Since education and training are always crucial for a successful implementation, I wish to add two topics that are important for the introduction of a safety culture:
Between the submission and publication dates of the article, the German Medical Association published a concept for further medical education relating to patient safety for doctors; one of the collaborators was Dr Rohe, one of the article’s authors. The concept is eminently suitable for introducing and further developing a safety culture in a hospital. The CME concept serves the purpose of qualifying medical personnel within the increasingly complex subject that is medicine.
Since patient safety has to be anchored in medical professionals’ minds from medical school onwards, the World Health Organization—also in 2009—devised a similar educational concept for medical students. The intention is to introduce this at medical schools worldwide and thus sensitize future doctors to issues of patient safety early on in their careers.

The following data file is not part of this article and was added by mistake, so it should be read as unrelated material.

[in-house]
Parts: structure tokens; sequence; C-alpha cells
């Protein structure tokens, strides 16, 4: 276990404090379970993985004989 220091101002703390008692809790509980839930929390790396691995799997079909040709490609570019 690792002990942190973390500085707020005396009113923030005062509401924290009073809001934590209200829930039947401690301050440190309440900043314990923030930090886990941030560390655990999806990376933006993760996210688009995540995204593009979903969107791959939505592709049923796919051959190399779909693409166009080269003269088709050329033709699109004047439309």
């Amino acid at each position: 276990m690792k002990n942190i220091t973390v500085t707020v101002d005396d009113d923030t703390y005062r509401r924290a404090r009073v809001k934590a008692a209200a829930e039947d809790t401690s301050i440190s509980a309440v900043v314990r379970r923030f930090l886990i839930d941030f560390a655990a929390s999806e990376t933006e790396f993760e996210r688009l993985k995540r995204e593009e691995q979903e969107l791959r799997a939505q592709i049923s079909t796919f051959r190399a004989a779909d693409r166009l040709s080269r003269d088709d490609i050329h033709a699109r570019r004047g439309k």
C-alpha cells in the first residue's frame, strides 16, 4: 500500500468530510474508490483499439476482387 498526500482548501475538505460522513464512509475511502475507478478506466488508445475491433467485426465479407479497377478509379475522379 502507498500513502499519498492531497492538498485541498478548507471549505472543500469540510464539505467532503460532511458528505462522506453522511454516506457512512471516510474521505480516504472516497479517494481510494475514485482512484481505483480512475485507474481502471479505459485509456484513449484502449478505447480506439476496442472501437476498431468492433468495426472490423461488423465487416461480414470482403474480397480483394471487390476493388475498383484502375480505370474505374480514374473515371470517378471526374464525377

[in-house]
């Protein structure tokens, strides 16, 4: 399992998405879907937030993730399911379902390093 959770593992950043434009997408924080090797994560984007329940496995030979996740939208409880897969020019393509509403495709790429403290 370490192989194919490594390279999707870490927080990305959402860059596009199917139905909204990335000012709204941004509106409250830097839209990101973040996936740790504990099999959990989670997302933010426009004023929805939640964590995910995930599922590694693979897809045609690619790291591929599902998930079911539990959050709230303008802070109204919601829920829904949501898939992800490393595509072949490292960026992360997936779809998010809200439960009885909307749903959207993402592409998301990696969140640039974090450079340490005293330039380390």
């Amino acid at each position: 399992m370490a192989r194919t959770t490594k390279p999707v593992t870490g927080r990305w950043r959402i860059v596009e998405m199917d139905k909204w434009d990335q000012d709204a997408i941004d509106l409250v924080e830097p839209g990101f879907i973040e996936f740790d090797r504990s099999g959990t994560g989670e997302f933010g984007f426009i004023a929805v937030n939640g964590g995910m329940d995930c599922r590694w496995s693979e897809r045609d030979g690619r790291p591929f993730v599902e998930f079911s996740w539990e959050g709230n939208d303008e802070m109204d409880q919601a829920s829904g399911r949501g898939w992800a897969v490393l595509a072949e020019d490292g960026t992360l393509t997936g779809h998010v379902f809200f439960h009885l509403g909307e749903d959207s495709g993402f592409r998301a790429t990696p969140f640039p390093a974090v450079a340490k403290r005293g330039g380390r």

It is not enough to demand patient safety, but doctors have to be supported actively in order to be armed with modern methods to rise to modern challenges. At Magdeburg University Medical Center, the CME concept patient safety is offered by default to all doctors working there, free of charge.
At the same time it is important to sensitize future generations of students to the topic. The medical faculty at Otto-von-Guericke-University at Magdeburg is therefore one of the first medical schools to offer its students a patient safety training course from this summer semester, which follows the concept established by WHO.
Dr. med. Björn Tönneßen
Leipziger Str. 44, 39120 Magdeburg, Germany
Conflict of interest statement
The author is a risk manager at Magdeburg University Medical Center.
|1.||Hoffmann B, Rohe J: Patient safety and error management—What causes adverse events and how can they be prevented? [Patientensicherheit und Fehlermanagement: Ursachen unerwünschter Ereignisse und Maßnahmen zu ihrer Vermeidung]. Dtsch Arztebl Int 2010; 107(6): 92–9. VOLLTEXT|